Not all the rooms are occupied yet in Villa Clay, an apartment complex in the posh Berlin suburb of Zehlendorf. Right now, it smells of paint and newly-laid carpet. The owner of Villa Clay, Josefine Janssen, isn't in a hurry to fill the rooms as she's watching how business shapes up.
The Villa Clay feels a bit like an upmarket boutique hotel, but it's a home for seniors who are no longer able, or willing, to live alone. And there's plenty to attract them: here, retirees can attend nightly screenings or concerts at an in-house cinema or read in the library, in front of a fireplace. There's also a gym to help pensioners keep fit throughout their twilight years. Plans include a beauty salon, day trips, dry cleaning and a grocery service – as well as essential services such as a doctor available around the clock. Outdoors, meanwhile, the landscaped garden is home to rabbits gamboling alongside miniature goats.
Villa Clay cost €22 million to build and when it's fully occupied, will be home to 116 people. That comes at a price: occupants pay €4,000 per month to stay here, a fairly steep price for Germany. However, in the country's generous health system, if an individual also needs additional care, a special health insurance fund will take on a portion of the costs.
According to a study, the sector will have grown by a quarter by 2030, to be worth €66 billion in turnover.
It is the pet project of Ms. Janssen, 37, who has spent the last four years building the home.has been working on this project for around four years now but she has been in the industry for much longer than that. In fact, she’s known the business from birth. Her parents are Susanne and Peter Janssen, who have been running old people’s homes around Berlin and in their native Lower Saxony, for over 40 years. In Berlin the enterprise is known as the Grüntal Group and in northern Germany, they are Pflege Butler.
“A nice atmosphere for people who need care,” is how Mr. Janssen describes it. Starting out the Janssens deliberately chose a niche: assisted living with outpatient services. Today the businesses employ around 800 staff and report that they make about €50 million turnover a year.
Mr. Janssen founded his first retirement home when he was 28 and at first he and his wife lived in apartments within the complex. And so Ms. Janssen and her younger sister, Johanna, actually grew up in old people's homes. They used to spend their Christmases with the residents, even cooking together.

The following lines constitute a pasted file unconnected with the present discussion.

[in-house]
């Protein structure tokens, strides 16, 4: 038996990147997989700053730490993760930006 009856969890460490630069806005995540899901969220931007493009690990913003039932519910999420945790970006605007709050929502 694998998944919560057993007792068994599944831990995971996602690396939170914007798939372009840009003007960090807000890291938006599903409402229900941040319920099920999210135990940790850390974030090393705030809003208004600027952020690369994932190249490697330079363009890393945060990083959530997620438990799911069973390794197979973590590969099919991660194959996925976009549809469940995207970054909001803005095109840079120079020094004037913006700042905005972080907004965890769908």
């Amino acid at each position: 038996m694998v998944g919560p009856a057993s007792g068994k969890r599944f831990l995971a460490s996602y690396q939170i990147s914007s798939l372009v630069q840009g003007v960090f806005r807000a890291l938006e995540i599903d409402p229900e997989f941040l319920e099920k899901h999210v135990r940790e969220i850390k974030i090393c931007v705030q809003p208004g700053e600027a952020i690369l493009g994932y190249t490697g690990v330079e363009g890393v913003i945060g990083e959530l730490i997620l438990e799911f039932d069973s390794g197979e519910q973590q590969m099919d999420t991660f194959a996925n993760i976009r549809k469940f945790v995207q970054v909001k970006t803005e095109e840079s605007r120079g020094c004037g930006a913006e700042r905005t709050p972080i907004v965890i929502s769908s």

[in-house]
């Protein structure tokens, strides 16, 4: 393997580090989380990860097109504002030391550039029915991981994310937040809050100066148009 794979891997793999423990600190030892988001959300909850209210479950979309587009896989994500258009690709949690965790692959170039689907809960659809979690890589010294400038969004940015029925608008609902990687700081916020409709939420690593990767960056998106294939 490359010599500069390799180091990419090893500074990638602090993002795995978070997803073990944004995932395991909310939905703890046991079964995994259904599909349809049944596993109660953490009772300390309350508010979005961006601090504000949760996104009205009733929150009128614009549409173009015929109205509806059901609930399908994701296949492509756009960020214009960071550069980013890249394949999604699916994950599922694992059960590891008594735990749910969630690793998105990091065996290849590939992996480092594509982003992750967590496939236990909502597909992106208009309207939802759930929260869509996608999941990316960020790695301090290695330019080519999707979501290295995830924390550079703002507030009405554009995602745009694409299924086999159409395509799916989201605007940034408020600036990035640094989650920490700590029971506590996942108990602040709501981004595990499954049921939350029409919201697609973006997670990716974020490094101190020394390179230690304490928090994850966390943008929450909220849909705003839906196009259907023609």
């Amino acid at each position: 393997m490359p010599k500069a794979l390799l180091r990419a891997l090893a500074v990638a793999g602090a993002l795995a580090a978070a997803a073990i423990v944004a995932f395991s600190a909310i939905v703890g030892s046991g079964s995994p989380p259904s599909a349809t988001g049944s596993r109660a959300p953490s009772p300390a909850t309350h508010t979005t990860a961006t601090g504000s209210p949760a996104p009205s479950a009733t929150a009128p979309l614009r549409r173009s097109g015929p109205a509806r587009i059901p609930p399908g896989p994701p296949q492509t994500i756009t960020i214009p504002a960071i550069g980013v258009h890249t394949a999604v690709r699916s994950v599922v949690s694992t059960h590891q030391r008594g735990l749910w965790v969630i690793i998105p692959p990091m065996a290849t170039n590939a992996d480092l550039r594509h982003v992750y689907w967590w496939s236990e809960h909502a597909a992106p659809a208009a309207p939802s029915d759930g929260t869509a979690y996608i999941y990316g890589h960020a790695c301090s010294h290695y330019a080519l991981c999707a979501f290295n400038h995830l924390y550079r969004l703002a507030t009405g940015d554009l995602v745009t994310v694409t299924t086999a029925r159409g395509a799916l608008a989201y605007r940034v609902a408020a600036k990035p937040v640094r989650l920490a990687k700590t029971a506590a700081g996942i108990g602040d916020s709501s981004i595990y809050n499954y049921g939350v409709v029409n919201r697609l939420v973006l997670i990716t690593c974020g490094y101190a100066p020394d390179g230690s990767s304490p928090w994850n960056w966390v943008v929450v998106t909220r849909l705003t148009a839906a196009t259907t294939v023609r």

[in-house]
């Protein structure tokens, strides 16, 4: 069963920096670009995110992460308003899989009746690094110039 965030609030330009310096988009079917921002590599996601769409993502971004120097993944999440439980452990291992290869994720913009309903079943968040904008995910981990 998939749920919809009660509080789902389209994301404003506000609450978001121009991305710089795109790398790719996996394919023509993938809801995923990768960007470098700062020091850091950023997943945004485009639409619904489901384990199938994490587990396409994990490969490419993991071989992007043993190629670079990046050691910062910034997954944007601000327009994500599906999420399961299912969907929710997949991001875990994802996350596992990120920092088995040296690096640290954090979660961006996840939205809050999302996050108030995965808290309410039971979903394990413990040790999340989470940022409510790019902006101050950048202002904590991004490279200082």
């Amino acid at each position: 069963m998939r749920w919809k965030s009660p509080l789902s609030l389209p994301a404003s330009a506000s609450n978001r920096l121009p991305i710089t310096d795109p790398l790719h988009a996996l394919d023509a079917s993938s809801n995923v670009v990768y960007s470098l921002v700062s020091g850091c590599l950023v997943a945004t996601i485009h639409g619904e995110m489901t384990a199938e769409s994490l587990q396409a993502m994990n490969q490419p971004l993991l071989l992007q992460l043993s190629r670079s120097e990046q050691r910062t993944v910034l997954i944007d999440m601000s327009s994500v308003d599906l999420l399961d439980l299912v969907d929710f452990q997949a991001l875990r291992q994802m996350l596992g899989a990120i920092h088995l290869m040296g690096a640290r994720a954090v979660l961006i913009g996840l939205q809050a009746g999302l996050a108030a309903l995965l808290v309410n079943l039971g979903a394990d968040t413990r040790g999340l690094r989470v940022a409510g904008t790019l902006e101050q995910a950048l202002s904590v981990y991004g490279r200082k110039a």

Spending time in retirement homes as children really had an impact on the way she sees the business now, Ms. Janssen says. She feels more connected — a humane approach is articularly important to her. It also led her and her sister into the industry themselves. And the next generation is now expanding the business: Johanna Janssen now runs a residence in Lankwitz, another leafy neighborhood in western Berlin, while Josefine sets up Villa Clay.
The Janssens are a small player in a big market. But then competing with the sector’s giants, such as the Korian Group or Orpea, was never the goal. Mr. Janssen says they prefer to set up facilities that are “a step ahead of the competition” but where the costs and clientele are also manageable.
Germany’s population is aging quickly and thanks to demographics, and what some have described as the “silver tsunami”, old-age care is one of the fastest growing sectors in healthcare. According to an independently researched study, the Pflegeheim (nursing home) Rating Report, by 2030 the sector will grow by a quarter, to be worth €66 billion in turnover. Currently it is worth around €47 billion. The biennial report also says that the number of Germans needing this kind of care will rise 34 percent to 4.1 million. To provide that, an additional 475,000 care professionals will be required. That will require significant investment and training, the report states.
The gaps between expectations and demographics are serious problems: Job vacancies in the sector are already at historically high levels and the lack of staff has been a subject for the politicians involved in recent coalition talks for the next German government. Ms. Janssen says she is continuously looking for new staff at Villa Clay, and that they have resorted to doing their own training in order to find staff “suited to our clients,” she says.
There is a lot of potential in the niche in which Villa Clay is operating, confirms Markus Hammer, from the German Institute for Service Quality, which regularly tests and rates retirement homes. “There is enough clientele, able to pay, who don’t want to do without anything at their age,” he explains. In the US, analysts have described premium senior care as the next luxury real-estate boom. Now wonder then, that the big players in European senior care have also figured this out.
Josefine Janssen plans to remain independent though. As a child she and her sister not only lived in retirement homes, they also went on adventurous expeditions with their parents, traveling to places like Papua New Guinea and Mongolia. Interestingly enough that has also helped with the family’s work in the senior care sector.
“You learn not to take yourself too seriously,” Ms. Janssen explains. “No matter what happens, I tend to stay relaxed, even when surprisingly tricky situations arise.”
Diana Fröhlich is a reporter for Handelsblatt. To contact the author: [email protected]